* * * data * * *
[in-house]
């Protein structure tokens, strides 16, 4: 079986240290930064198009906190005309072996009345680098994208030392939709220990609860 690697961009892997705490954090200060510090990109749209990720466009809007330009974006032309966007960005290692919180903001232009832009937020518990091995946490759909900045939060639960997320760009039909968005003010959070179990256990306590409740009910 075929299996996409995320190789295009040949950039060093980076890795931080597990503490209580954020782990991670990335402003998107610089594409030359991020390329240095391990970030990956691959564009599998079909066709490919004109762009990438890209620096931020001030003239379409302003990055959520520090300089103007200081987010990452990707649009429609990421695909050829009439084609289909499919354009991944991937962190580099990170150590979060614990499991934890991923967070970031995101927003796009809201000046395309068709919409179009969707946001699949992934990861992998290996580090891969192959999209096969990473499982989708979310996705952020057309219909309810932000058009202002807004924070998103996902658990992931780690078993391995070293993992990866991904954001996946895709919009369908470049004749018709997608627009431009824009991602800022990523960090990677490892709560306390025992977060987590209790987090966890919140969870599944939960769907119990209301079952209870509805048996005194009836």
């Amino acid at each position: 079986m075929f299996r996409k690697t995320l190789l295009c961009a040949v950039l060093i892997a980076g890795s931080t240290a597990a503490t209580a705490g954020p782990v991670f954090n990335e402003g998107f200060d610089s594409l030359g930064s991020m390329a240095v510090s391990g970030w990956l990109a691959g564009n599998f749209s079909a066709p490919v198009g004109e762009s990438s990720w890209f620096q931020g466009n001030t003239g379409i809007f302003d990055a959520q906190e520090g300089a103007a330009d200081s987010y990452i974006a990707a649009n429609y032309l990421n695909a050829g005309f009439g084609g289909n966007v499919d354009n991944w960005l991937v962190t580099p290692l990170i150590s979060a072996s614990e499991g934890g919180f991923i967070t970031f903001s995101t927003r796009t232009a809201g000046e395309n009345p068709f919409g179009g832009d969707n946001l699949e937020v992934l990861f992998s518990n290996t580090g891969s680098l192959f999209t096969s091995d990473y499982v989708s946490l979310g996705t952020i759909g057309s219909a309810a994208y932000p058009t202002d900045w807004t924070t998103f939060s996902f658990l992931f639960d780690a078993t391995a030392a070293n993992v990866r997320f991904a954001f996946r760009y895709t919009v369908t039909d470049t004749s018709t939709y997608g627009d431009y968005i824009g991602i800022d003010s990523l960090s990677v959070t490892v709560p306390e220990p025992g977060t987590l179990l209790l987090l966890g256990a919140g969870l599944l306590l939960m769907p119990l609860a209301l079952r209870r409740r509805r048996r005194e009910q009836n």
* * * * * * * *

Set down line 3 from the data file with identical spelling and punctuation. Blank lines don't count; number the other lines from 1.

């Amino acid at each position: 079986m075929f299996r996409k690697t995320l190789l295009c961009a040949v950039l060093i892997a980076g890795s931080t240290a597990a503490t209580a705490g954020p782990v991670f954090n990335e402003g998107f200060d610089s594409l030359g930064s991020m390329a240095v510090s391990g970030w990956l990109a691959g564009n599998f749209s079909a066709p490919v198009g004109e762009s990438s990720w890209f620096q931020g466009n001030t003239g379409i809007f302003d990055a959520q906190e520090g300089a103007a330009d200081s987010y990452i974006a990707a649009n429609y032309l990421n695909a050829g005309f009439g084609g289909n966007v499919d354009n991944w960005l991937v962190t580099p290692l990170i150590s979060a072996s614990e499991g934890g919180f991923i967070t970031f903001s995101t927003r796009t232009a809201g000046e395309n009345p068709f919409g179009g832009d969707n946001l699949e937020v992934l990861f992998s518990n290996t580090g891969s680098l192959f999209t096969s091995d990473y499982v989708s946490l979310g996705t952020i759909g057309s219909a309810a994208y932000p058009t202002d900045w807004t924070t998103f939060s996902f658990l992931f639960d780690a078993t391995a030392a070293n993992v990866r997320f991904a954001f996946r760009y895709t919009v369908t039909d470049t004749s018709t939709y997608g627009d431009y968005i824009g991602i800022d003010s990523l960090s990677v959070t490892v709560p306390e220990p025992g977060t987590l179990l209790l987090l966890g256990a919140g969870l599944l306590l939960m769907p119990l609860a209301l079952r209870r409740r509805r048996r005194e009910q009836n």